Court of Justice Orders European Bicycle Manufacturers Association to Pay Giant’s Legal Costs
07 May 2019
It was reported on 30 April 2019 that the European Bicycle Manufacturers Association has been ordered to pay EUR 45,000 by the Court of Justice to Chinese bicycle producer Giant. The payment is demanded so as to cover Giant’s legal costs, which it had incurred in the appeal proceedings before the Court of Justice brought by the European Bicycle Manufacturers Association. Those appeal proceedings arose pursuant to a ruling that had been made by the (lower-tier) General Court annulling a regulation imposing anti-dumping duties on bicycles from mainland China in so far as it concerned Giant.
By an appeal lodged on 4 February 2016, the European Bicycle Manufacturers Association (‘EBMA’) had requested the Court of Justice to set aside the judgment of the General Court of the European Union of 26 November 2015 in Giant (China) v Council.
In that case, Giant, a Chinese bicycle manufacturer, had applied to the General Court to annul a regulation imposing anti-dumping duties on imports of bicycles from mainland China in so far as it concerned Giant because the European Union’s institutions had refused to grant individual treatment to Giant. The General Court noted, as a preliminary point, that the Council of the EU had refused to grant individual treatment to Giant on the basis of two factors: first, the alleged lack of complete information on certain companies related to Giant which, in its view, made it impossible to calculate the Giant group’s export price and thus an individual anti-dumping margin for that group; secondly, the alleged existence of an intrinsic risk of circumvention of the anti-dumping measures. In those circumstances, the General Court decided to examine, first of all, the pleas in law concerning those two issues.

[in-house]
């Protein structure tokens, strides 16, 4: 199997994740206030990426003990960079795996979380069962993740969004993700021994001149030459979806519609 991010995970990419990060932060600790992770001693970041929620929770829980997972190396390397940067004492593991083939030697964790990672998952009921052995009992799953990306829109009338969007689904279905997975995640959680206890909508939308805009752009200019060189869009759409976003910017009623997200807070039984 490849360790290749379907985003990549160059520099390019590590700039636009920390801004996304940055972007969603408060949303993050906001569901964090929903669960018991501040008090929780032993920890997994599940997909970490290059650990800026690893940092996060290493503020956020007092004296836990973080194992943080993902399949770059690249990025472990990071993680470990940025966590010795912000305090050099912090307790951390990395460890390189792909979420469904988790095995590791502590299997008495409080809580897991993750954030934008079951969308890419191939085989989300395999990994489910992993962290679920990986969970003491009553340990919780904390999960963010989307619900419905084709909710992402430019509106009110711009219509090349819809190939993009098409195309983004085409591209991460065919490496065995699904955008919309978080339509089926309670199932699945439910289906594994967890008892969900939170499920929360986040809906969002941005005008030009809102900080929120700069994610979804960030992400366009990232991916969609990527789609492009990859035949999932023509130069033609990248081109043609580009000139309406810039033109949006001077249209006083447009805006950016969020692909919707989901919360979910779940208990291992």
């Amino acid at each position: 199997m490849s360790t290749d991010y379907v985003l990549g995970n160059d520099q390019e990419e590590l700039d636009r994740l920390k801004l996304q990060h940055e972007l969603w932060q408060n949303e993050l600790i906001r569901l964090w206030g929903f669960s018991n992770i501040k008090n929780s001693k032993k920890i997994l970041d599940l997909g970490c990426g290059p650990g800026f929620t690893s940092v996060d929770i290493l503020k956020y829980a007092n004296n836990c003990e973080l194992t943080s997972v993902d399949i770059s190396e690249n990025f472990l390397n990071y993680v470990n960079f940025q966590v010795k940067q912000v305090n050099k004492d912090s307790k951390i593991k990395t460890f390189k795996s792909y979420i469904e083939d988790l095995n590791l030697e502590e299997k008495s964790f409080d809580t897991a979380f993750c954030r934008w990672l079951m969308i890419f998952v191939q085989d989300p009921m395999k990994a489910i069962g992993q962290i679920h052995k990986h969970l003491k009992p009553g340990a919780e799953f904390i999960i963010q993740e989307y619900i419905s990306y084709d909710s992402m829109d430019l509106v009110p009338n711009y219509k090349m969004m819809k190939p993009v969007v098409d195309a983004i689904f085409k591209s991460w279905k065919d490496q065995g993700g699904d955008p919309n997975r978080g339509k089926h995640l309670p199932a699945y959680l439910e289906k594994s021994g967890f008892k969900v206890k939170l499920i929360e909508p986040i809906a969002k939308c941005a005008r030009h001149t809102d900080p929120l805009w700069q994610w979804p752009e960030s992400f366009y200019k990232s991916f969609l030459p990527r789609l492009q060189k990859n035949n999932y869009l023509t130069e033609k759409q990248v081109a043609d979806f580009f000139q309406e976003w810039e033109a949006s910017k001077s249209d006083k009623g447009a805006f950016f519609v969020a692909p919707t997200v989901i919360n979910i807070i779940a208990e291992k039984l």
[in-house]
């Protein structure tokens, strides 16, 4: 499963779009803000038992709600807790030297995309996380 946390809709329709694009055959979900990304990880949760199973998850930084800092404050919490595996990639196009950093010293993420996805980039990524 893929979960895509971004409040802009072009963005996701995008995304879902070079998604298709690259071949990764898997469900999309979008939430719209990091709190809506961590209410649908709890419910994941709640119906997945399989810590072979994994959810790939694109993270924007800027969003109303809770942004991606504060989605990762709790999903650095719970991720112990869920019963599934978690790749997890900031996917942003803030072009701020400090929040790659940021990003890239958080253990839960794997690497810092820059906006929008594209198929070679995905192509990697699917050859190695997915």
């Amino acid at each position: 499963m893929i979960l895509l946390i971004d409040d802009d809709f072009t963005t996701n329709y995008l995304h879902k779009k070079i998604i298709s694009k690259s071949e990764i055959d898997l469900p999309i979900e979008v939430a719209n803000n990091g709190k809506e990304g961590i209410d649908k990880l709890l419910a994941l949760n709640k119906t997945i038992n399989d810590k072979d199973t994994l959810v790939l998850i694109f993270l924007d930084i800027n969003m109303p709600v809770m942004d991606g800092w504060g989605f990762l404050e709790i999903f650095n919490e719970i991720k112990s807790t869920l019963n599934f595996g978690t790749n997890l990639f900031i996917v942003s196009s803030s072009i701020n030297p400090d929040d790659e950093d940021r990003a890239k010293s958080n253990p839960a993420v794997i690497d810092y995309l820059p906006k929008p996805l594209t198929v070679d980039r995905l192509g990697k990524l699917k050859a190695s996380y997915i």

First, the General Court noted that, on the basis of the information provided by Giant, the Council of the EU had the information necessary to calculate a reliable export price for the Giant group and, therefore, to establish an individual dumping margin and individual anti-dumping duty for that group. According to the General Court, the Council was wrong to apply to Giant Article 18(1) of the basic anti-dumping regulation and to reach its conclusions regarding the determination of the Giant group’s export price on the basis of the facts available. The General Court went on to reject the arguments put forward by the Council of the EU in support of its claim that Giant had provided false or misleading information during the procedure.
As regards the second issue, the General Court found that in the circumstances of the present case the Council could not rely on a risk of circumvention to justify the refusal to apply an individual anti-dumping duty to Giant.
The General Court thus concluded that none of the evidence relied on by the Council of the EU permitted it to refuse individual treatment to Giant and, consequently, the General Court annulled Council Regulation 502/2013 of 29 May 2013 amending Implementing Regulation 990/2011 imposing a definitive anti-dumping duty on imports of bicycles originating in the Chinese mainland following an interim review, in so far as it concerned Giant.
EBMA, which had supported the Council’s action before the General Court, decided to appeal the General Court’s judgment. However, in a judgment of 14 December 2017, the Court of Justice of the European Union confirmed the General Court’s judgment and ordered EBMA to bear Giant’s costs.
As Giant and EBMA failed to reach an agreement as to the recoverable costs relating to the proceedings before the Court of Justice, Giant requested the Court of Justice to give a decision as to costs.
As the Court of Justice recognized that the case was complex and required an in-depth analysis, it set the amount of costs which EBMA must pay to Giant at EUR 45,000.
In light of the high legal costs of litigating before the Courts of the European Union, this decision of the Court of Justice is promising for exporters which consider that they are wrongly subject to anti-dumping duties and might decide to take legal actions against these duties. Indeed, through this decision, the Court of Justice has confirmed that legal fees incurred on appeal, after the annulation of the anti-dumping duties in first instance by the General Court, may have to be covered by the party unsuccessfully appealing the decision, whether it is an industry association or an institution of the European Union.
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